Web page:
Abandoned Plane Stuffed Full Of Cocaine.

Raw : An abandoned plane stuffed with dozens of sacks of Colombian
cocaine was found in southern Guatemala on Tuesday (August 11), Guatemala's
National Civil Police, said.
Police chief officer, Jeronimo Alvarado, told reporters no arrests had
been made and those who were on board the aircraft had escaped.
TV images showed 21 sacks containing around 728 kilos of cocaine lined
up in rows next to the plane on grass, which was found on a farm estate called
"La Flora" in the city of Tiquisate, in the Escuintla province, some
160 kms (90 miles) from the capital city of Guatemala City.
"The aircraft at first wanted to land in the municipality of
Democracy but when it couldn't, it landed here. Police here are at work and
unloaded 21 sacks with packages that look like drugs. At first glance we have
confirmed it is pure drug, cocaine," Alvarado said.
According to police, the twin-engine aircraft had flown in from
Colombia and landed on a runway used by fumigation companies located inside
the farm estate. The owner of the estate is being investigated for possible
links to drug trafficking.
The cocaine cargo could be valued at $8.8 million dollars.
Drug planes packed with South American cocaine -- often with passenger
seats ripped out to make space -- frequently fly through Central America and
Mexico en route for the United States.
Some unload their cargo at clandestine airstrips in Central America
where traffickers send it on by road or sea.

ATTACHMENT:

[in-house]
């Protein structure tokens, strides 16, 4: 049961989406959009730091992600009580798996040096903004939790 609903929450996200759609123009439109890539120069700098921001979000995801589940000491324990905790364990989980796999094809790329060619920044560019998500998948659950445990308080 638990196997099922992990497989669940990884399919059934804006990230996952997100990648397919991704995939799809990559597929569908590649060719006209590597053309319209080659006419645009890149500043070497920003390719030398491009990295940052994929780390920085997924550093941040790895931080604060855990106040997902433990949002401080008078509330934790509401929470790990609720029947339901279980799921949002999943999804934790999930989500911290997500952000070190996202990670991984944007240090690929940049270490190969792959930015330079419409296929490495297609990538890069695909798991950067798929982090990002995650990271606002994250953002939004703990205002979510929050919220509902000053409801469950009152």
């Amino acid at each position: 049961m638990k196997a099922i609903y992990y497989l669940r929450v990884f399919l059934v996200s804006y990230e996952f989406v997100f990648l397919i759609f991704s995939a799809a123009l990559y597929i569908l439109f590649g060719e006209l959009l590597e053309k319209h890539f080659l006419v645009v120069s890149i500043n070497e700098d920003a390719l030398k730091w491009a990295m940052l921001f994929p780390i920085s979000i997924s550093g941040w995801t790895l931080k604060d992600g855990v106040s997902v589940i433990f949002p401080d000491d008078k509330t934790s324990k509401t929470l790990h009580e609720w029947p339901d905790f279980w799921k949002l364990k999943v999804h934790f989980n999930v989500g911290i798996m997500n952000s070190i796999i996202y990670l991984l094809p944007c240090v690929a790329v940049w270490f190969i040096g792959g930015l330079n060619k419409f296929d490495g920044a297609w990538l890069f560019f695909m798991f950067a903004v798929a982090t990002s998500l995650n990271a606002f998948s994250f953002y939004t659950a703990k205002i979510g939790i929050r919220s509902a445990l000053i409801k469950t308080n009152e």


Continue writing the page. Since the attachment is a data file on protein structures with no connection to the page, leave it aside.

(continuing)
At the beginning of the month, Guatemala's top three police officials
were fired over the disappearance of hundreds of pounds of cocaine from a
shipment seized by authorities
Guatemala is being increasingly sucked into the drug trade centered in
neighboring Mexico. Mexican gangs operate with local partners to smuggle the
drugs over the porous Mexico-Guatemala border.
A Mexican army crackdown has driven some cartels to seek a haven for
their operations across the border in Guatemala, attracted by endemic
corruption, weak policing and its position on the overland smuggling route
north for Colombian cocaine.
That is a headache for President Alvaro Colom as the cartels employ the
same violent tactics that have sown terror in Mexico.
As in Mexico, where about 6,000 people were murdered in the drugs war
last year, the cartels buy off Guatemalan police and army officers as well as
judges and politicians to protect their business, and pose a long-term threat
to its democracy.